gloves. Not at all the bikini or boardshort look.

So, what does all this wet suit talk have to do with life? Pretty easy
to see that to enjoy surfing, and to enjoy life, you've got to be prepared,
capable of adapting to change, and have a pretty good set of coping tools.
Sure, in some places like the tropics life and climate are easy.  The tools
for surfing and enjoyment are relatively easier. But, even in the topics
surfers deal with other issues - reefs, urchins, searing sun. Their coping
tools for those things must be different. 

Research on happiness tells us that to be happy we need to be able to adapt
to change and have a range of coping behaviors. Just like surfing - a rubber
quiver with many alternatives is vital to being happy. After all, in life
we surely can count on change and those of us who are able to adapt
enjoy the ride a lot more than those who's quiver is limited.

Thursday, October 3, 2013

Lessons learned from inconsistency

It has been a long inconsistent and generally pretty
flat few months for us here on the east coast.  Usually
late August, September, and October provide some of
the best conditions we get. The water is warm, the air temperatures
are pretty mild, the kids are back in school, the summer crowds
gone, and the beaches are free.  This year has been quite the
exception.  Sure, the kids and tourists are gone, the water and air are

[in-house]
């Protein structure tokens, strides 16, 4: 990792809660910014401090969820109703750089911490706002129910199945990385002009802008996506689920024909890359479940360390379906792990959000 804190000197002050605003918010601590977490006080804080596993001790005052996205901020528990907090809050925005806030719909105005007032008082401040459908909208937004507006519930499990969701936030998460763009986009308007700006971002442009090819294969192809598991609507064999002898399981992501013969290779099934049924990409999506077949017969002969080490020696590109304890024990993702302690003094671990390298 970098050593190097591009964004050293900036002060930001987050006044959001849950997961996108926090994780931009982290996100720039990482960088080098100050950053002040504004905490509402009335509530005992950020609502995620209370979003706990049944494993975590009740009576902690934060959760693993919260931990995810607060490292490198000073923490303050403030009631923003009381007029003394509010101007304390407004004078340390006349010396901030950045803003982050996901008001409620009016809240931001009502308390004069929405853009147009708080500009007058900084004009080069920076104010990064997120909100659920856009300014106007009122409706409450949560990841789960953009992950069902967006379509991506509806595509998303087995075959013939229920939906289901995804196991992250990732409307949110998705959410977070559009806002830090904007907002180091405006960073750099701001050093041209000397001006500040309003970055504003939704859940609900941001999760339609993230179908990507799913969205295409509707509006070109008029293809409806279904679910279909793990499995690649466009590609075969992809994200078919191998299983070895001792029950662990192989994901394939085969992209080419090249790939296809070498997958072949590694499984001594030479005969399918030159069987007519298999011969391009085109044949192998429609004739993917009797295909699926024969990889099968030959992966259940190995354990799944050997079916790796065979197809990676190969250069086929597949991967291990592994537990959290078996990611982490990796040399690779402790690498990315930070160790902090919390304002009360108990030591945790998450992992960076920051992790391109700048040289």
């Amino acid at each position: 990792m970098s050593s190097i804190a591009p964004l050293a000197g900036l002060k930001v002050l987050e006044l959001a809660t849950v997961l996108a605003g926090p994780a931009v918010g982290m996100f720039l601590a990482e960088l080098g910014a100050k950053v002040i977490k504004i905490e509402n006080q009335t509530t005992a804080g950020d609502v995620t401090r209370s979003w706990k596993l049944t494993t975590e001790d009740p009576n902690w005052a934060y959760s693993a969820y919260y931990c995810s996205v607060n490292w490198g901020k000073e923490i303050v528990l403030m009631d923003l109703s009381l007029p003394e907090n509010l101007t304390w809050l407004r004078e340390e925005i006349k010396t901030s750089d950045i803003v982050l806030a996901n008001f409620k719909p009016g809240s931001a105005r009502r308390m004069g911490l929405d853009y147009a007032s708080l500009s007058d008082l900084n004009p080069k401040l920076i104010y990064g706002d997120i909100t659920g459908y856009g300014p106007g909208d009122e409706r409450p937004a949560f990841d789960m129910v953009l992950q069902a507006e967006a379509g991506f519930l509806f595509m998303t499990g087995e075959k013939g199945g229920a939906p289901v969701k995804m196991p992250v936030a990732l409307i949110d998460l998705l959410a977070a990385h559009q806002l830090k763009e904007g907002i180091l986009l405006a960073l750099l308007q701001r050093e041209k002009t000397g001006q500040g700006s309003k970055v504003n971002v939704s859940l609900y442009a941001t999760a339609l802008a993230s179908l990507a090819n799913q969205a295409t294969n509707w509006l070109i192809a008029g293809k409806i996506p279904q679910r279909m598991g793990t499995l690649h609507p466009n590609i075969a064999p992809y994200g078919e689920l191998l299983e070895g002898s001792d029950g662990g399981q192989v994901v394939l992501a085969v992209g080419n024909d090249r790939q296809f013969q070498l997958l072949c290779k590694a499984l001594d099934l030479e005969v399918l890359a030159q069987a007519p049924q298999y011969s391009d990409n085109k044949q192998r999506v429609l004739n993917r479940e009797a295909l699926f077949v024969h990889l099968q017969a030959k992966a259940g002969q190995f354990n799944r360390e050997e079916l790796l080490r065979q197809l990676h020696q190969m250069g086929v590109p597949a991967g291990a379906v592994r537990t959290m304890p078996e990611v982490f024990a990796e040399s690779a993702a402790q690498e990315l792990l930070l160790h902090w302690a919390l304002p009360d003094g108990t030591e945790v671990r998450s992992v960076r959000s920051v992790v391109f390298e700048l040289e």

perfect, but there's been no surf to speak of.

What can we learn from this?  I often ask clients that very
question.  Well, the gang who run the Belmar Pro were really
grateful for the smallish swell that Gabrielle brought. For the weeks
before the contest organizers and sponsors were freaking. The forecast
was ominous...flat, flat and more flat.  Guess they learned to be
grateful for even little things.

The Manasquan Classic Longboard contest, one of the most enjoyayable
events on the east coast now in it's 20somethingth year arrived just as a
little swell did.  Seems the Inlet was about the only place breaking that day.
The tribe at the beach laughed, played, and had fun as the classic has
always intended as it's goal.

The Board Swap at Beach House, another stellar tribal gathering saw
great weather, but no waves. Maybe that made it more special.

Finally this week we had a 1 day wonder swell.  Yeah, it was more of
an east swell closing out many spots but...there were waves. Seems
nobody went to work.